Spencer Perceval, KC (1 November 1762 – 11 May 1812) was a British statesman and Prime Minister. He is the only British Prime Minister to have been assassinated. He is the only Solicitor General or Attorney General, and one of very few lawyers, to have been Prime Minister. The younger son of a minor nobleman, Perceval was educated at Harrow and Trinity College, Cambridge.
Pierre Henri Larcher (October 12, 1726 – December 22, 1812) was a French classical scholar and archaeologist. Born at Dijon, and originally intended for the law, he abandoned it for the classics. His (anonymous) translation of Chariton's Callirhoe (1763) marked him as an excellent Greek scholar. His attack upon Voltaire's Philosophie de l'historie (published under the name of l'Abbé Bazin) created considerable interest at the time.
Henry Martyn (18 February 1781 – 16 October 1812) was an Anglican priest and missionary to the peoples of India and Persia. Born in Truro, Cornwall, he was educated at Truro Grammar School and St John's College, Cambridge. A chance encounter with Charles Simeon led him to become a missionary. He was ordained a priest in the Church of England and became a chaplain for the British East India Company.
Peter Gansevoort (July 17, 1749 – July 2, 1812) was a Colonel in the Continental Army during the American Revolutionary War. He is best known for leading the resistance to Barry St. Leger's Siege of Fort Stanwix in 1777. Gansevoort is also the maternal grandfather of Moby-Dick author Herman Melville.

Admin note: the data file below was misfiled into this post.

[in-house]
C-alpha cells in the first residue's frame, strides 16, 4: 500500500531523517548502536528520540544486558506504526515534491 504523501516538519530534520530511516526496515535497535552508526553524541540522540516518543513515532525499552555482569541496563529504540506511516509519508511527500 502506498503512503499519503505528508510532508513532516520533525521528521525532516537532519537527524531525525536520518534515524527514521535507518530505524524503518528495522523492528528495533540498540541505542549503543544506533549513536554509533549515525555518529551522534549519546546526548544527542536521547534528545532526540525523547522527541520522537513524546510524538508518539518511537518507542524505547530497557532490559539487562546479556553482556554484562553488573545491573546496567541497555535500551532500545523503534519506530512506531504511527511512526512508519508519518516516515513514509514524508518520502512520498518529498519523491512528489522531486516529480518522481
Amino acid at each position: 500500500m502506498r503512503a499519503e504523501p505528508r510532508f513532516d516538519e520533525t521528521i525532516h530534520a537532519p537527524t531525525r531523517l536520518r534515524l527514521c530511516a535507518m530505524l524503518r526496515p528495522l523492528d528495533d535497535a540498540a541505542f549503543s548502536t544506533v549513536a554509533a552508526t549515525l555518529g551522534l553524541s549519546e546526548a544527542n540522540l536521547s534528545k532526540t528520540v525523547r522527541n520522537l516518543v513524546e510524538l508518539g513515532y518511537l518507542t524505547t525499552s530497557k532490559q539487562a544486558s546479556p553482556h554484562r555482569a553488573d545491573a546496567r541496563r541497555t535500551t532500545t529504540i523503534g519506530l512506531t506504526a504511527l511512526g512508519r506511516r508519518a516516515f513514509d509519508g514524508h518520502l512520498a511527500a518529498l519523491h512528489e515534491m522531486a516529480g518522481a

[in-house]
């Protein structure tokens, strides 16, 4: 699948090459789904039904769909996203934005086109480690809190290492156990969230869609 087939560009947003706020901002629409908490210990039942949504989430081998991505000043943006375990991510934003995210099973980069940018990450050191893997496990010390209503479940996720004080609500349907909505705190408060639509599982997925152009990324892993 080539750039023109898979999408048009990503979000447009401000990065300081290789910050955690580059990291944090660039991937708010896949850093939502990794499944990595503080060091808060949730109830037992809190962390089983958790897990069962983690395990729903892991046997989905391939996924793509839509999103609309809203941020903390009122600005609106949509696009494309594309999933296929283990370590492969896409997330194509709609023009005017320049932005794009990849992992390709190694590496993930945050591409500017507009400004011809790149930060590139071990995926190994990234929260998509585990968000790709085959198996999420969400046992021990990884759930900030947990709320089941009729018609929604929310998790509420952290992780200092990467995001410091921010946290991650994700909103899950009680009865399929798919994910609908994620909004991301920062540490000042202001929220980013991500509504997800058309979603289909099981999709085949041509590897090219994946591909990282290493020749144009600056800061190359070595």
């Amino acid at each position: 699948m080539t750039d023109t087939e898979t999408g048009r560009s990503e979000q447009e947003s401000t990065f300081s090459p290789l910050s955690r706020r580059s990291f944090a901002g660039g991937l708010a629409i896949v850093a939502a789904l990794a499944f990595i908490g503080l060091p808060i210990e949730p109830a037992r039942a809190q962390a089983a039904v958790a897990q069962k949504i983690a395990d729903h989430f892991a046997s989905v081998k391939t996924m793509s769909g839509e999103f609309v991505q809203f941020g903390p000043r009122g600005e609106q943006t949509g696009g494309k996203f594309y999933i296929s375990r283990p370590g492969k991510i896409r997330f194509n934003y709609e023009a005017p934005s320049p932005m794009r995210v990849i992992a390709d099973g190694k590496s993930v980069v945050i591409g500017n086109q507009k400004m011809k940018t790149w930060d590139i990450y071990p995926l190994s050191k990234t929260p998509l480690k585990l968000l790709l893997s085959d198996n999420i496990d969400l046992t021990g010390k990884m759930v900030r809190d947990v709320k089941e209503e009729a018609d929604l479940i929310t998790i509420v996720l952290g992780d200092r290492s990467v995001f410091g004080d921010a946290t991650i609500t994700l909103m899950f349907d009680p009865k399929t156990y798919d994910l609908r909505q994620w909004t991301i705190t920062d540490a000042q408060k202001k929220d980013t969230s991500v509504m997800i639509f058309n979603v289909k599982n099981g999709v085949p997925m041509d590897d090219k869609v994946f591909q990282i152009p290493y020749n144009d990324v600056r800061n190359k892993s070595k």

Gunning Bedford, Jr. (1747 – March 30, 1812) was an American lawyer and politician from Wilmington, in New Castle County, Delaware. He served in the Delaware General Assembly, as a Continental Congressman from Delaware and as a delegate to the U.S. Constitutional Convention of 1787. He is often confused with his cousin, Gunning Bedford, Sr. an officer in the Continental Army during the American Revolution and Governor of Delaware.
John Bellingham (c. 1769 – May 18, 1812) was the assassin of British Prime Minister Spencer Perceval. This murder was the only successful attempt on the life of a British Prime Minister. It is believed after this the family changed its name to Bellingall as he brought shame to the family.
Jan Ladislav Dussek (baptized Václav Jan Dusík, his surname was written also Duschek or Düssek; February 12, 1760 in Čáslav – March 20, 1812 in Saint-Germain-en-Laye) was a Czech composer and pianist. He was an important representative of Czech music abroad in the second half of 18th century and the beginning of 19th century. In some of his piano writing, Dussek anticipated features of musical Romanticism. Dussek was one of the first piano virtuosos to travel widely throughout Europe.
Mayer Amschel Rothschild (23 February 1744 – 19 September 1812) was the founder of the Rothschild family international banking dynasty that became one of the most successful business families in history. In 2005, he was ranked 7th on the Forbes magazine list of "The Twenty Most Influential Businessmen Of All Time". The business magazine referred to him as a "founding father of international finance".